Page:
Can Non-Profits be More Effective? | Josh Bolinger
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In Economics by Josh Bolinger | August 15, 2012

Josh Bolinger onCan Non-Profits be More Effective?

In my career, I’ve worked with companies that were literally a couple of guys in a garage, and I’ve also worked with some of the largest companies on Earth. And there never seems to be a happy medium.

Small companies often founder because of a lack of risk-taking, they are penny wise and pound foolish, as the old saying goes. But, at large companies, I’ve seen budgets blown through the roof by people who are unaccountable for their spending and not made responsible for any kind of measurable results.

My time in non-profits has often been frustrating because in many cases, I can see the same models. We’ve talked elsewhere on this site about the need for non-profits to engage modern marketing and branding techniques, and this is a part of that, as well. The small groups with very worthy causes that never get noticed because they won’t market themselves. The large groups that have so much brand recognition, no one notices that more and more of their money is being siphoned off for executive compensation and paid to private support organizations that may or may not provide services with real value.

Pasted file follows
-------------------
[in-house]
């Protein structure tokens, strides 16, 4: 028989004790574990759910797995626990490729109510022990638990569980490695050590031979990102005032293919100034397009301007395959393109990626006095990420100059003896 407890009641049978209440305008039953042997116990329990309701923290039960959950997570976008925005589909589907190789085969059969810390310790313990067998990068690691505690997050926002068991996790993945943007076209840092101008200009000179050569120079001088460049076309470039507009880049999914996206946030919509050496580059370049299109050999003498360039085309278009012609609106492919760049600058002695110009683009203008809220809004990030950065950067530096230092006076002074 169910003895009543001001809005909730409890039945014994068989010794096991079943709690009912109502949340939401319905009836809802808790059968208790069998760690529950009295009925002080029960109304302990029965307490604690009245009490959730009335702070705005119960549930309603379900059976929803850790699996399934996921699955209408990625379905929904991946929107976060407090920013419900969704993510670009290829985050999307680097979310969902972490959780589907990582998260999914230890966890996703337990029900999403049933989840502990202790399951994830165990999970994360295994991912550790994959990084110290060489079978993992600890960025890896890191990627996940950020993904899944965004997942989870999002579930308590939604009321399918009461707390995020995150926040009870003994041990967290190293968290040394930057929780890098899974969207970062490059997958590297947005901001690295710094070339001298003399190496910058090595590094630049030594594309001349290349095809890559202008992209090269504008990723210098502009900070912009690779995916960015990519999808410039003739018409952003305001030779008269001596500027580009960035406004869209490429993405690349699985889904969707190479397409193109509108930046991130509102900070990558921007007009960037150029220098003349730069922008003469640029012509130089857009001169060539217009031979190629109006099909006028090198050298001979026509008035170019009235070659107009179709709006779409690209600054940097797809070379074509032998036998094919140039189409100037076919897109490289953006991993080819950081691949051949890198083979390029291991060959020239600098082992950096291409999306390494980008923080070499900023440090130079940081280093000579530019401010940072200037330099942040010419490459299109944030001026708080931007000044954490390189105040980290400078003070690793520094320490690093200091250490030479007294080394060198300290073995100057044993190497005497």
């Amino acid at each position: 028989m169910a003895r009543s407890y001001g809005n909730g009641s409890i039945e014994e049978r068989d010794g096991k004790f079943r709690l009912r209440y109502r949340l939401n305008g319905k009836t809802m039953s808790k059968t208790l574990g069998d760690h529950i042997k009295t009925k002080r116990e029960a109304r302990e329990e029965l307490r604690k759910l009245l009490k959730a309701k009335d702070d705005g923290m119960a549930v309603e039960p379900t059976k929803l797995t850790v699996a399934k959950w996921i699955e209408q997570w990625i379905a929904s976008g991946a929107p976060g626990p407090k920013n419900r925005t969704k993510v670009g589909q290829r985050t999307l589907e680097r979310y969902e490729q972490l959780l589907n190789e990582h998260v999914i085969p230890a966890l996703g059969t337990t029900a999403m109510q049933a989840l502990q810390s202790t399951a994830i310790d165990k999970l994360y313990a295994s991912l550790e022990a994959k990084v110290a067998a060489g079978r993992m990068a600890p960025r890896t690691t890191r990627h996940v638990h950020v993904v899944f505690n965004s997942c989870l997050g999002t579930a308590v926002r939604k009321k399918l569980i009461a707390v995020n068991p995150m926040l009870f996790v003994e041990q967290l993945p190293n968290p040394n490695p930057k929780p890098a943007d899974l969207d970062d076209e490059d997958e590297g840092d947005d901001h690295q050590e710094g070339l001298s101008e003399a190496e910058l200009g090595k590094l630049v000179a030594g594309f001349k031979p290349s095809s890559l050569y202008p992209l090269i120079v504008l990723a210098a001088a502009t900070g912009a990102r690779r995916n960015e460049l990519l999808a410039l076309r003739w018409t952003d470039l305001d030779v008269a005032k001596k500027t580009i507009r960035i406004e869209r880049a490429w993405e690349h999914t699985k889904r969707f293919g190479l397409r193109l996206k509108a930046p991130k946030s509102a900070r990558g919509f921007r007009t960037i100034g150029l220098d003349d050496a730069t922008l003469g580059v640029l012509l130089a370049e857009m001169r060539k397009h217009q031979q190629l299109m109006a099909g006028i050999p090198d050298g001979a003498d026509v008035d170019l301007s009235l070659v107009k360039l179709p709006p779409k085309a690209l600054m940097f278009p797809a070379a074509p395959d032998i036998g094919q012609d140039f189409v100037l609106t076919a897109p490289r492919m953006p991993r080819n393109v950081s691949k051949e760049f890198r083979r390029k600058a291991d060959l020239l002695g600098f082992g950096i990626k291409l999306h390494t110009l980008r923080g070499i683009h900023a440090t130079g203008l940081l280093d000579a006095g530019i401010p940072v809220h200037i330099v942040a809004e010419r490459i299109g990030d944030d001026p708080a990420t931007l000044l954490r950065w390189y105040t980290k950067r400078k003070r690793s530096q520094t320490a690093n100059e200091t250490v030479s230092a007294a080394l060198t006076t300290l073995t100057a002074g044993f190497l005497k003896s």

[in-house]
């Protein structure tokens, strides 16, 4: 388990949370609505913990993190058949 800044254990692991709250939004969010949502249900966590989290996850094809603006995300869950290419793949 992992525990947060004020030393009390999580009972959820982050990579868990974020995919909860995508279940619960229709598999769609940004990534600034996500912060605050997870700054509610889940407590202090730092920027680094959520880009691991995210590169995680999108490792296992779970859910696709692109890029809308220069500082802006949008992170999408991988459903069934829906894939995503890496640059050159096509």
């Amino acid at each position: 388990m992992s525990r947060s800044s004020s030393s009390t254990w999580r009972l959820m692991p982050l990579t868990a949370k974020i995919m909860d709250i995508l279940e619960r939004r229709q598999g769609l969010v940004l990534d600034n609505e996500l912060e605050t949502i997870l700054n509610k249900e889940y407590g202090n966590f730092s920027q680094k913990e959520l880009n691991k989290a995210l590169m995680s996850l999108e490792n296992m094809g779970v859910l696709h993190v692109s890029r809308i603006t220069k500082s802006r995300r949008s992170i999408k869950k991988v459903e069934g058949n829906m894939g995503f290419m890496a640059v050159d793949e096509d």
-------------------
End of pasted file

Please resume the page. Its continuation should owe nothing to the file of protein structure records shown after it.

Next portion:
Of course, in a few – a very few – cases, I have dealt with non-profits that have good marketing and a solid donor base, but who run their organizations lean and mean, with minimum overhead and the highest percentage of donor money possible going to the cause itself.

I’ve seen it done, I know it’s possible. All it requires is the will to use every single dollar possible to advance the mission.

 

3 thoughts on “Can Non-Profits be More Effective?”

  1. moneymoneymoney says:

    If non profits had the extra money to hire the right people and do the right amount of marketing, they would become much more effective at what they do and how they do it.

  2. sarah evanston says:

    It seems that starting and running a non profit would be very difficult, they face so many adverse conditions that for profit corporations don’t have to.

  3. Malcolm says:

    I think people who know how to run a good nonprofit should get more into government. It’s the biggest nonprofit there is. I mean, obviously the people IN government profit plenty, but you know what I mean.

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